We managed to cover all of the hot topics. No, geographic data isn’t readily available for social media data. No, demographic data is readily available. No, sentiment analysis isn’t perfect. No, content analysis isn’t perfect. But then if you think about social desirability, leading questions, horribly long grids, nonrandom samples, and self-selection biases, there are lots of drawbacks to other forms of market research too. It all comes down to choosing the right method for your purpose, understanding the pros and cons of the method you’ve chosen and using that method wisely.
As such, we also managed to cover lots of the good stuff too. Even if you don’t have a social media presence, you can do social media research using competitor data and category data. You can gather thousands and millions of opinions from people who might have never answered a survey before. You can measure thousands of variables that would never have fit on a survey or as part of a focus group. You can discover strange new uses for your product. You can see the real language people use to talk about your product, not the cleaned up for church, no swear words version. You can measure variables backwards in time even if you just created the variable today.
We also learned that if you participate in class, you might be invited to join an offline social network, Silly Bandz, even if you aren’t on Twitter. I have only 9 left…
I hope you all did well on your 3 hour exam, even if your computer did freeze at the very end of it. (My deepest sympathies to you!)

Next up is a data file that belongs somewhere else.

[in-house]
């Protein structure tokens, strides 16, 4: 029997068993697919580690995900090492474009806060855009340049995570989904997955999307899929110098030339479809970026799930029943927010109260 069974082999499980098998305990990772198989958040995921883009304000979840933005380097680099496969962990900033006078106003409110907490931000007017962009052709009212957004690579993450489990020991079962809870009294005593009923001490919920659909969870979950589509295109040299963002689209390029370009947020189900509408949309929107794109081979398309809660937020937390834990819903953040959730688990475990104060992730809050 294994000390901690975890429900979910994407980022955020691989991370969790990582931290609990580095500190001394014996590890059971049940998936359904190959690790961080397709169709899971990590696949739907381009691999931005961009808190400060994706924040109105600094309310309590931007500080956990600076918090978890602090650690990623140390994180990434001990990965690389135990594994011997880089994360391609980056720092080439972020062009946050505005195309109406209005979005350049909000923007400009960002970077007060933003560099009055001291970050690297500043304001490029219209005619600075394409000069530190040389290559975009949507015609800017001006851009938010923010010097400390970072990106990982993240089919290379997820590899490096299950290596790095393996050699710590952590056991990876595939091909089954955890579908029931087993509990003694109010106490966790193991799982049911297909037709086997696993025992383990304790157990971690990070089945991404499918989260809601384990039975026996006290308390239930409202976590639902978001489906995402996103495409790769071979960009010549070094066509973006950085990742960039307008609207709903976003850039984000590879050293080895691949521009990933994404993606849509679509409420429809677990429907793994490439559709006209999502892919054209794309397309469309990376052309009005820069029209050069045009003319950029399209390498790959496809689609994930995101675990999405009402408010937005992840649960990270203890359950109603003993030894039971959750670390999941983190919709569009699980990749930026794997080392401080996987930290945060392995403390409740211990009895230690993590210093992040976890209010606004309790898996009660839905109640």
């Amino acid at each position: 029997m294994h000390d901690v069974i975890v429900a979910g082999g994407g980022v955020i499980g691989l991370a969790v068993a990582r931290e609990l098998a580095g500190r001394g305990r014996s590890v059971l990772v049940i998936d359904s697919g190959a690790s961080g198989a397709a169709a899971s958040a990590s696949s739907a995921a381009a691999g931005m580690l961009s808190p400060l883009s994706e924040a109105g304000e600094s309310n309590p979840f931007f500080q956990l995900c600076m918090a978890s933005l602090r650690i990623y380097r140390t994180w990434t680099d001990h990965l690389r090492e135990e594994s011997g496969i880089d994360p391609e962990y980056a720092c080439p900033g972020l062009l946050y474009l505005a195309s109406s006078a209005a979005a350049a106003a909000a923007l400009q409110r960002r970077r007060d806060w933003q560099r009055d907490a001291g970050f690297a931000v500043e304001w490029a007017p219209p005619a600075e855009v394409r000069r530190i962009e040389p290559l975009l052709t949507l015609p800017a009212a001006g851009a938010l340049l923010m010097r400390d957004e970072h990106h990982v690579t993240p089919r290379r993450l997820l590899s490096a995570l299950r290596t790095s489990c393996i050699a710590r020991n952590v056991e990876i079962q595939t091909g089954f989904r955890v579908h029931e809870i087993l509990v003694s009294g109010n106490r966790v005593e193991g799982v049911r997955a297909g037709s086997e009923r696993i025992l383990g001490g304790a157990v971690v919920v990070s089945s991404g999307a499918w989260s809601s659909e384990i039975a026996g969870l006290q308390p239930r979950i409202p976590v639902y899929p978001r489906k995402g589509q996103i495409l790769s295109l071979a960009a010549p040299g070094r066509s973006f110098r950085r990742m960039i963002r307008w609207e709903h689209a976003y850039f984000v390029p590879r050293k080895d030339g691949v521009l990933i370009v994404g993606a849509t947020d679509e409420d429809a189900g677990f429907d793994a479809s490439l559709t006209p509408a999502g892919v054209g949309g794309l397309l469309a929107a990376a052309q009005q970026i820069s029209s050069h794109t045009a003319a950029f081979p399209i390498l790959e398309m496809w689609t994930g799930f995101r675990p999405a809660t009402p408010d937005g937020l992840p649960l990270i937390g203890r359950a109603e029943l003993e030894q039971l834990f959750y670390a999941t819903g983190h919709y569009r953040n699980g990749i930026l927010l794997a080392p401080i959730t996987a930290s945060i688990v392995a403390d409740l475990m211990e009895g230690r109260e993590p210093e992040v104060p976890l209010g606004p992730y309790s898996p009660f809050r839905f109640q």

Thanks for inviting me, thanks for the delicious homemade cookies, and thanks for the apple!
I wish the best of luck to each one of you in your job searches. May they be short and fruitful.
Members of the Marketing Research Association (MRA) can peruse the August issue of Alert! and learn more about social media research as practiced by Conversition. Annie Pettit’s article leads this month’s issue with some things you should consider when embarking on a social media research project. If we may be so bold, some have called it a “Must Read.”
On the cover is pictured Noam Raz, @raznoam on Twitter, who traveled all the way from Israel to attend the Boston MRA conference.
Conversition is delighted to have Krista Joyce join our Sales and Marketing team. She comes to us with a wealth of experience at several well-known market research companies. As you can see from her photo, she’s going to be a fun member of our family!
You can follow Krista on Twitter where she talks research with the rest of the research tweeple, or through her Conversition email address, Krista at Conversition dot com.
Welcome aboard Krista! Your cookie duty is every Thursday.
Tomorrow, I’ll be going back to school. I’ll be meeting up with a few twitter friends, including Neil, Justin, Caroline, and Shane, all students and staff of the Georgian College research analyst program, for a good ol’ chat about social media research. For just one day, I’ll be Professor Pettit trying to share some new or interesting tidbits with the class. Students, bring your apples!
Neil and Justin have been busy, with their fellow students Mohamed and Matt, and have created this presentation about social media research. As you can see, we’ve got some new bright researchers about to join the industry! (And I’m sure they’ll be looking for jobs very soon…)
Have you done your market research good deed for the day? If not, find out if there are any colleges near you that would appreciate having you as a guest speaker. Bring some of the excitement that you have for your work and inspire others to become researchers!